*Senate Majority PAC (Democratic super PAC): Pennsylvania ($26 million); Georgia ($24.7 million); Arizona ($22.3 million); Nevada ($21 million); Wisconsin ($12.6 million)
Let’s break down that one-third of a billion dollars (!) in ad spending a bit.
Democratic incumbents are running in Arizona (Sen. Mark Kelly), Georgia (Sen. Raphael Warnock) and Nevada (Sen. Catherine Cortez Masto). Pennsylvania, where Sen. Pat Toomey is retiring, and Wisconsin, where Sen. Ron Johnson is running for reelection, are the only two Republican-held seats the Democratic groups have on their initial target list.
The two Republican groups — the NRSC and SLF — are spending in North Carolina, the only state Donald Trump won in 2020 among this group (aside from Alaska — more on that below). GOP Sen. Richard Burr is retiring, leaving the seat vacant.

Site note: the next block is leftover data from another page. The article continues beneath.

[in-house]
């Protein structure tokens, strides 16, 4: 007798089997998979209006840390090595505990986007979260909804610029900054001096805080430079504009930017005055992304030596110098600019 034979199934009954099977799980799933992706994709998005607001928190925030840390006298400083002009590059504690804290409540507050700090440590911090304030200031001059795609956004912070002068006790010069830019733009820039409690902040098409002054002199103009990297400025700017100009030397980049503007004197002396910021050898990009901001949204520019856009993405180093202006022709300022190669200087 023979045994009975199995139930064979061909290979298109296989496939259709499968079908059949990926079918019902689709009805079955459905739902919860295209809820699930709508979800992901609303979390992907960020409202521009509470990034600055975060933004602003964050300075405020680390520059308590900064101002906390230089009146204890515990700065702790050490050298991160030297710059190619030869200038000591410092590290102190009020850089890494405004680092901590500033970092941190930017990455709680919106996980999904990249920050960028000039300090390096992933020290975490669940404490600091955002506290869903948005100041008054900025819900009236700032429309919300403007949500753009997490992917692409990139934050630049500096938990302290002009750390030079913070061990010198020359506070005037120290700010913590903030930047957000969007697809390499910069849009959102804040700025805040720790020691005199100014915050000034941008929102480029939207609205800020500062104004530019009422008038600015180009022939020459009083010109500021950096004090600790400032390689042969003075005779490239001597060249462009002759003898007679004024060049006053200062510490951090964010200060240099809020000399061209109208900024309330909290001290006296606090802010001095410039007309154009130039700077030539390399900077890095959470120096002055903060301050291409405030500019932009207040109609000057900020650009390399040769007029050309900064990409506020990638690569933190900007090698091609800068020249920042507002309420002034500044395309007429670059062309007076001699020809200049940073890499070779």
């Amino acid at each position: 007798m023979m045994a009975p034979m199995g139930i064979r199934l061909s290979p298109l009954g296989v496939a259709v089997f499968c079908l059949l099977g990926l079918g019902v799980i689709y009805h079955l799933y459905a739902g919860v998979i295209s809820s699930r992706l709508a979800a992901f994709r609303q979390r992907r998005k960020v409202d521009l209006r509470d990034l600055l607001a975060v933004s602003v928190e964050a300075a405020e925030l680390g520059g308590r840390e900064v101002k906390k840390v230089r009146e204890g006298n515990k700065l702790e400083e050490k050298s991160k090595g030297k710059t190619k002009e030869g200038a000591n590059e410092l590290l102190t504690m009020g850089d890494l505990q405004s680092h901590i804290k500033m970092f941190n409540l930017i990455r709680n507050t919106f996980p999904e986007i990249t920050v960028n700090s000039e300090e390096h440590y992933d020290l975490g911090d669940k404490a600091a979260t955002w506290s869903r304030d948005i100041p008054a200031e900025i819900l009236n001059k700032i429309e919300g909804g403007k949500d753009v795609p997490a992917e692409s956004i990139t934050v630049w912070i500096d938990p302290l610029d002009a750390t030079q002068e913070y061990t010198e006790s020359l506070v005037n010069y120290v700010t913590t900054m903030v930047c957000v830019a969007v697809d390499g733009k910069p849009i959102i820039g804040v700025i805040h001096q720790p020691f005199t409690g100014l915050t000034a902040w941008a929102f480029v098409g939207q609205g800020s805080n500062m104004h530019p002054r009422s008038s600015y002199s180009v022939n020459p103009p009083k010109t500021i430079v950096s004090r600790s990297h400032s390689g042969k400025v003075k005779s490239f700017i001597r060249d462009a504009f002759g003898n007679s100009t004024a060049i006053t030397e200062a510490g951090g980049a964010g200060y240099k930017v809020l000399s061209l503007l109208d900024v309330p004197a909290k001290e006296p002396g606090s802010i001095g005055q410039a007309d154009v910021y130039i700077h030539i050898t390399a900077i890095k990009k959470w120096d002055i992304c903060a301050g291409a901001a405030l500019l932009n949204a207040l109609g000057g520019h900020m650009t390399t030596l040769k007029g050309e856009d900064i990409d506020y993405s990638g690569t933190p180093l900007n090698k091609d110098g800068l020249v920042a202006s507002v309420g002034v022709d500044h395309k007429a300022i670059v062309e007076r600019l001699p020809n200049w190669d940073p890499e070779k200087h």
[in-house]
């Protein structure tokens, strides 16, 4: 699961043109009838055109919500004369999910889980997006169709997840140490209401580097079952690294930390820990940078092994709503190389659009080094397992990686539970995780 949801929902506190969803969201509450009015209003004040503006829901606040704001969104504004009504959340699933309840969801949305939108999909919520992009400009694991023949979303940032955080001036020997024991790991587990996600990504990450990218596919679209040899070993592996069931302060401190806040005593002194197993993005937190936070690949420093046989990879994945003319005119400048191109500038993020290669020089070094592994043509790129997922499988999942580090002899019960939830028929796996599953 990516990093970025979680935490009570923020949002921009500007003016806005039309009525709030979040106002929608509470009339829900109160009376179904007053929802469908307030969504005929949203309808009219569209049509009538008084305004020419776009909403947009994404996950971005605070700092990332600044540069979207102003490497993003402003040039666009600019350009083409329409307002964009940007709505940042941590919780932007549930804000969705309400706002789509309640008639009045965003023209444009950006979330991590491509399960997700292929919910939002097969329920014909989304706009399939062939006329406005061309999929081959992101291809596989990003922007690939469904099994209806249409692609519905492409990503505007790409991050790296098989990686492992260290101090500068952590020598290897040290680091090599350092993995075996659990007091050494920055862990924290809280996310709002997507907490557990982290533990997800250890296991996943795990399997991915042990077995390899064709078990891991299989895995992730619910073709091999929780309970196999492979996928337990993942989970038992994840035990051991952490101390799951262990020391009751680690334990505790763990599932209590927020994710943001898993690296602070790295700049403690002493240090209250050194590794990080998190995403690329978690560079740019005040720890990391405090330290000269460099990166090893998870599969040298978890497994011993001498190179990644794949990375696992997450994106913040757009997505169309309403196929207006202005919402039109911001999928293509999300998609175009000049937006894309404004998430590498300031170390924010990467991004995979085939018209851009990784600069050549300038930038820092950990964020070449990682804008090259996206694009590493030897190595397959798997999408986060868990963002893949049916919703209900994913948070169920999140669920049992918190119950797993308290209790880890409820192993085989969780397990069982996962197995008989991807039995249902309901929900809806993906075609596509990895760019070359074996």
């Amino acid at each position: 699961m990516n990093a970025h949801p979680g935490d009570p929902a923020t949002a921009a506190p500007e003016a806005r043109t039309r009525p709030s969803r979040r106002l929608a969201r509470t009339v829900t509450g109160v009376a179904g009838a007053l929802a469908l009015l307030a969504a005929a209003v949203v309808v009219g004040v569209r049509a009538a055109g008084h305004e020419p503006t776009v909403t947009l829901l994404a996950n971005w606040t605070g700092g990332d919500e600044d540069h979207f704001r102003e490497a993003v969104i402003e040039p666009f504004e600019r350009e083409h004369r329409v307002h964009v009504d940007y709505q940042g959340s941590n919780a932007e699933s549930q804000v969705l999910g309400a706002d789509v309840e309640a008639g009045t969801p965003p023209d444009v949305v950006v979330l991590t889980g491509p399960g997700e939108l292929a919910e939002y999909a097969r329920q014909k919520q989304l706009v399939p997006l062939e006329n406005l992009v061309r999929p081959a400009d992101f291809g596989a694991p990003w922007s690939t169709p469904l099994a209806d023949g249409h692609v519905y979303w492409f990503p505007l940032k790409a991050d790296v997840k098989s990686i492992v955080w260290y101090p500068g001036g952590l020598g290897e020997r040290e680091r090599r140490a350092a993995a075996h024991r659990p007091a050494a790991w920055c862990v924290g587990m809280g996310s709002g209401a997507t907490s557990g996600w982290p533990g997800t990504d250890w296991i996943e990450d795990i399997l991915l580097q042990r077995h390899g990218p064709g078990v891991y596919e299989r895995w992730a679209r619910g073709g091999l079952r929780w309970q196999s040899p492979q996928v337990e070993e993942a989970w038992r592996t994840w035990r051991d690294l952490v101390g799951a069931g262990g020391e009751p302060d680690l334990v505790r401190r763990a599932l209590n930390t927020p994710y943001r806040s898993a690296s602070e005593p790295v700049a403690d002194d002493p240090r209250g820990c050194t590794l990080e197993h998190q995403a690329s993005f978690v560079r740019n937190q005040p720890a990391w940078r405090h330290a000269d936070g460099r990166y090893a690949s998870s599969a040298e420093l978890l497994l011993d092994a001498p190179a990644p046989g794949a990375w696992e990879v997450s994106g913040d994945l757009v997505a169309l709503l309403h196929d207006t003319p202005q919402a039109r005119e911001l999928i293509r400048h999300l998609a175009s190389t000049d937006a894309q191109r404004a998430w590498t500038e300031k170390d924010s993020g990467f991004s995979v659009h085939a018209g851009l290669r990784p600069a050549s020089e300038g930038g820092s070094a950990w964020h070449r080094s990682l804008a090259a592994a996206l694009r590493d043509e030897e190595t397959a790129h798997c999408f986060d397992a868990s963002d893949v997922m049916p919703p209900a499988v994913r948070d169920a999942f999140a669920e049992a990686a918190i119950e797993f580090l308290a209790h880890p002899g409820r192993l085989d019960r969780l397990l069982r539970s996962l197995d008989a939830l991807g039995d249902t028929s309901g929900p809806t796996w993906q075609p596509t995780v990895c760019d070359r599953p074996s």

And just the party committees — the NRSC and DSCC — made ad reservations in New Hampshire, a state Biden won where Democratic Sen. Maggie Hassan is seeking another term.
The amount of money these groups spend and where they choose to spend it can — and almost certainly will — change between now and November. As more primaries occur, unexpectedly strong or weak nominees could emerge, moving races up or down the priority list.
But given that Republicans need only a net gain of one seat to flip the chamber, and that the states listed here have also been key battlegrounds in recent elections, these are the races that will be at the core of the fight for the Senate majority.
The Point: There will be plenty of bluster from both parties in the coming months about the state of play in the midterms. As the adage goes, follow the money.